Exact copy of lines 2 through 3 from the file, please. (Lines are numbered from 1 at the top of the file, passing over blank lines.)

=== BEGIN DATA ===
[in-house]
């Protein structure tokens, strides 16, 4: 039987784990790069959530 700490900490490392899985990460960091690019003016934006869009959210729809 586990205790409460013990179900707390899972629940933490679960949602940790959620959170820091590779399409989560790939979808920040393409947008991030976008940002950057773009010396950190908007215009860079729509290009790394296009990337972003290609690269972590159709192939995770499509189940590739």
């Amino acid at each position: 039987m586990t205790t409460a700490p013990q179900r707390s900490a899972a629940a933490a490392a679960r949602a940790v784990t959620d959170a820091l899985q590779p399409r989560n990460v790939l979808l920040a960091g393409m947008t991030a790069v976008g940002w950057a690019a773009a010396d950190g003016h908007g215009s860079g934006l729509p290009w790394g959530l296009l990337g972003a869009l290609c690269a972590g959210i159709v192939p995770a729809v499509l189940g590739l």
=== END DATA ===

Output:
């Protein structure tokens, strides 16, 4: 039987784990790069959530 700490900490490392899985990460960091690019003016934006869009959210729809 586990205790409460013990179900707390899972629940933490679960949602940790959620959170820091590779399409989560790939979808920040393409947008991030976008940002950057773009010396950190908007215009860079729509290009790394296009990337972003290609690269972590159709192939995770499509189940590739």
């Amino acid at each position: 039987m586990t205790t409460a700490p013990q179900r707390s900490a899972a629940a933490a490392a679960r949602a940790v784990t959620d959170a820091l899985q590779p399409r989560n990460v790939l979808l920040a960091g393409m947008t991030a790069v976008g940002w950057a690019a773009a010396d950190g003016h908007g215009s860079g934006l729509p290009w790394g959530l296009l990337g972003a869009l290609c690269a972590g959210i159709v192939p995770a729809v499509l189940g590739l």